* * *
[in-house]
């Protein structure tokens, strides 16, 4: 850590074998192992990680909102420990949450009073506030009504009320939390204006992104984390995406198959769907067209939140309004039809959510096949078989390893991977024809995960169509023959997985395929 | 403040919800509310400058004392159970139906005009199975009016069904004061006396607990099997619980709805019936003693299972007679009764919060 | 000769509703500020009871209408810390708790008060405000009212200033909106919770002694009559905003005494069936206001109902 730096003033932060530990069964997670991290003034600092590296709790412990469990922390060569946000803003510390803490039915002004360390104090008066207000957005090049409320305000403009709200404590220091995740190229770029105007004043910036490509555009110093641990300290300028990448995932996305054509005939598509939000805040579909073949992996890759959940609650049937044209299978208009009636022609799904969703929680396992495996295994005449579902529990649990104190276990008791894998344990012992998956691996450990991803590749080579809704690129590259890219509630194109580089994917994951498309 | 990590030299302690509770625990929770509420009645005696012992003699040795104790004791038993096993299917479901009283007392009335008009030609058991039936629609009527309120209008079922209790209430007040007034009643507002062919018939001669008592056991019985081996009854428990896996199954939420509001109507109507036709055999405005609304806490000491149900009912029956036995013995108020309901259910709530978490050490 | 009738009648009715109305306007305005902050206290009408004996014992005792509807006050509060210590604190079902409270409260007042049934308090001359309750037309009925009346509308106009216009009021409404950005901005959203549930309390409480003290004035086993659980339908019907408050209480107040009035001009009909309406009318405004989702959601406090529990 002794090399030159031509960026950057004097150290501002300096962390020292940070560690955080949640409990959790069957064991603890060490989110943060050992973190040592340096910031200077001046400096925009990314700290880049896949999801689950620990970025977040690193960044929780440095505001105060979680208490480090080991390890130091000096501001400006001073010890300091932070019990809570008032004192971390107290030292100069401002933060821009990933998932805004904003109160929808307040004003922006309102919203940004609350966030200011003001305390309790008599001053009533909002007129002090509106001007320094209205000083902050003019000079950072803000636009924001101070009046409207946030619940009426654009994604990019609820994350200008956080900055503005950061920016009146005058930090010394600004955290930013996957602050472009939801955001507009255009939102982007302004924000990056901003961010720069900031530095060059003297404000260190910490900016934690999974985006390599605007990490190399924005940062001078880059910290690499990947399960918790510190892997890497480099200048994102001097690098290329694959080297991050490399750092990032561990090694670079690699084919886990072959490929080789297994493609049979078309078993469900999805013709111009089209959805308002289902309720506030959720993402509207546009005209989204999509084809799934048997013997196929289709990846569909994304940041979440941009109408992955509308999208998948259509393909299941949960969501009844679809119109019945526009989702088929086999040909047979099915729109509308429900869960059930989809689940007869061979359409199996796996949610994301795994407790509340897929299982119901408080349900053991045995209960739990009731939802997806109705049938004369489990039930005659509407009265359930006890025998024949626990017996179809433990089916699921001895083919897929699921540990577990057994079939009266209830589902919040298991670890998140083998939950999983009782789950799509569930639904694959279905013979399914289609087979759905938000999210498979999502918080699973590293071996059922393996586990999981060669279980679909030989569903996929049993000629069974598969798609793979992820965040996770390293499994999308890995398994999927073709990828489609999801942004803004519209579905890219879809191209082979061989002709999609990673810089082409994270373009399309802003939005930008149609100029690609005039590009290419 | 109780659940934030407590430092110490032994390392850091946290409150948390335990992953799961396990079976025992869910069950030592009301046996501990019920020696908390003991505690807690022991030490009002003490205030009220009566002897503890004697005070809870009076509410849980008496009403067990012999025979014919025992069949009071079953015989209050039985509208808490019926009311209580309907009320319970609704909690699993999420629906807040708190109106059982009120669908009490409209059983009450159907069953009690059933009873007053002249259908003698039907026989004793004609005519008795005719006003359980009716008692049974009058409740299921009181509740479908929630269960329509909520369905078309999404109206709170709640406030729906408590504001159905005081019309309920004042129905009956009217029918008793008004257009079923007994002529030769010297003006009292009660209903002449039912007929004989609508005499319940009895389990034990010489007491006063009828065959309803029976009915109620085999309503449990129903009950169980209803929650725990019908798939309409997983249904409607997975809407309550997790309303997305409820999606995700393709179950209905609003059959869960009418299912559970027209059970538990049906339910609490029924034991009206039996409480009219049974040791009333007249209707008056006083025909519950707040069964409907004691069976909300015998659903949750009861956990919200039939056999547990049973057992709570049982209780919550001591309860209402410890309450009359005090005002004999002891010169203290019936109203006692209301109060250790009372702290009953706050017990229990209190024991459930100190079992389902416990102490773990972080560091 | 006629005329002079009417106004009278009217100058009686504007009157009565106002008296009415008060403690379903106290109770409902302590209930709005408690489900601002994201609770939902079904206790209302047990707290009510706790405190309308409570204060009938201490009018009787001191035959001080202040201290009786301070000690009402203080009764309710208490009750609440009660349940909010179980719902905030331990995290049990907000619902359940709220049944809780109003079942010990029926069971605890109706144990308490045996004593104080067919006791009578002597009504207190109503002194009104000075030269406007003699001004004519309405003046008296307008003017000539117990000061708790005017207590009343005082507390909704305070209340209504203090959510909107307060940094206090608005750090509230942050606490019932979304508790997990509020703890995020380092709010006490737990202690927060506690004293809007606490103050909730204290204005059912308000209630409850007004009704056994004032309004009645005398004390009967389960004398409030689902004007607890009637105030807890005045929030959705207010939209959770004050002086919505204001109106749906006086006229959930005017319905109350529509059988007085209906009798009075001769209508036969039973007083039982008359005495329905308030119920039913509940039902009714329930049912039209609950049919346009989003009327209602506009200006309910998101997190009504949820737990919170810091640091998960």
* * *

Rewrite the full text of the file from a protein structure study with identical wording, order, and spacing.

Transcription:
[in-house]
């Protein structure tokens, strides 16, 4: 850590074998192992990680909102420990949450009073506030009504009320939390204006992104984390995406198959769907067209939140309004039809959510096949078989390893991977024809995960169509023959997985395929 | 403040919800509310400058004392159970139906005009199975009016069904004061006396607990099997619980709805019936003693299972007679009764919060 | 000769509703500020009871209408810390708790008060405000009212200033909106919770002694009559905003005494069936206001109902 730096003033932060530990069964997670991290003034600092590296709790412990469990922390060569946000803003510390803490039915002004360390104090008066207000957005090049409320305000403009709200404590220091995740190229770029105007004043910036490509555009110093641990300290300028990448995932996305054509005939598509939000805040579909073949992996890759959940609650049937044209299978208009009636022609799904969703929680396992495996295994005449579902529990649990104190276990008791894998344990012992998956691996450990991803590749080579809704690129590259890219509630194109580089994917994951498309 | 990590030299302690509770625990929770509420009645005696012992003699040795104790004791038993096993299917479901009283007392009335008009030609058991039936629609009527309120209008079922209790209430007040007034009643507002062919018939001669008592056991019985081996009854428990896996199954939420509001109507109507036709055999405005609304806490000491149900009912029956036995013995108020309901259910709530978490050490 | 009738009648009715109305306007305005902050206290009408004996014992005792509807006050509060210590604190079902409270409260007042049934308090001359309750037309009925009346509308106009216009009021409404950005901005959203549930309390409480003290004035086993659980339908019907408050209480107040009035001009009909309406009318405004989702959601406090529990 002794090399030159031509960026950057004097150290501002300096962390020292940070560690955080949640409990959790069957064991603890060490989110943060050992973190040592340096910031200077001046400096925009990314700290880049896949999801689950620990970025977040690193960044929780440095505001105060979680208490480090080991390890130091000096501001400006001073010890300091932070019990809570008032004192971390107290030292100069401002933060821009990933998932805004904003109160929808307040004003922006309102919203940004609350966030200011003001305390309790008599001053009533909002007129002090509106001007320094209205000083902050003019000079950072803000636009924001101070009046409207946030619940009426654009994604990019609820994350200008956080900055503005950061920016009146005058930090010394600004955290930013996957602050472009939801955001507009255009939102982007302004924000990056901003961010720069900031530095060059003297404000260190910490900016934690999974985006390599605007990490190399924005940062001078880059910290690499990947399960918790510190892997890497480099200048994102001097690098290329694959080297991050490399750092990032561990090694670079690699084919886990072959490929080789297994493609049979078309078993469900999805013709111009089209959805308002289902309720506030959720993402509207546009005209989204999509084809799934048997013997196929289709990846569909994304940041979440941009109408992955509308999208998948259509393909299941949960969501009844679809119109019945526009989702088929086999040909047979099915729109509308429900869960059930989809689940007869061979359409199996796996949610994301795994407790509340897929299982119901408080349900053991045995209960739990009731939802997806109705049938004369489990039930005659509407009265359930006890025998024949626990017996179809433990089916699921001895083919897929699921540990577990057994079939009266209830589902919040298991670890998140083998939950999983009782789950799509569930639904694959279905013979399914289609087979759905938000999210498979999502918080699973590293071996059922393996586990999981060669279980679909030989569903996929049993000629069974598969798609793979992820965040996770390293499994999308890995398994999927073709990828489609999801942004803004519209579905890219879809191209082979061989002709999609990673810089082409994270373009399309802003939005930008149609100029690609005039590009290419 | 109780659940934030407590430092110490032994390392850091946290409150948390335990992953799961396990079976025992869910069950030592009301046996501990019920020696908390003991505690807690022991030490009002003490205030009220009566002897503890004697005070809870009076509410849980008496009403067990012999025979014919025992069949009071079953015989209050039985509208808490019926009311209580309907009320319970609704909690699993999420629906807040708190109106059982009120669908009490409209059983009450159907069953009690059933009873007053002249259908003698039907026989004793004609005519008795005719006003359980009716008692049974009058409740299921009181509740479908929630269960329509909520369905078309999404109206709170709640406030729906408590504001159905005081019309309920004042129905009956009217029918008793008004257009079923007994002529030769010297003006009292009660209903002449039912007929004989609508005499319940009895389990034990010489007491006063009828065959309803029976009915109620085999309503449990129903009950169980209803929650725990019908798939309409997983249904409607997975809407309550997790309303997305409820999606995700393709179950209905609003059959869960009418299912559970027209059970538990049906339910609490029924034991009206039996409480009219049974040791009333007249209707008056006083025909519950707040069964409907004691069976909300015998659903949750009861956990919200039939056999547990049973057992709570049982209780919550001591309860209402410890309450009359005090005002004999002891010169203290019936109203006692209301109060250790009372702290009953706050017990229990209190024991459930100190079992389902416990102490773990972080560091 | 006629005329002079009417106004009278009217100058009686504007009157009565106002008296009415008060403690379903106290109770409902302590209930709005408690489900601002994201609770939902079904206790209302047990707290009510706790405190309308409570204060009938201490009018009787001191035959001080202040201290009786301070000690009402203080009764309710208490009750609440009660349940909010179980719902905030331990995290049990907000619902359940709220049944809780109003079942010990029926069971605890109706144990308490045996004593104080067919006791009578002597009504207190109503002194009104000075030269406007003699001004004519309405003046008296307008003017000539117990000061708790005017207590009343005082507390909704305070209340209504203090959510909107307060940094206090608005750090509230942050606490019932979304508790997990509020703890995020380092709010006490737990202690927060506690004293809007606490103050909730204290204005059912308000209630409850007004009704056994004032309004009645005398004390009967389960004398409030689902004007607890009637105030807890005045929030959705207010939209959770004050002086919505204001109106749906006086006229959930005017319905109350529509059988007085209906009798009075001769209508036969039973007083039982008359005495329905308030119920039913509940039902009714329930049912039209609950049919346009989003009327209602506009200006309910998101997190009504949820737990919170810091640091998960």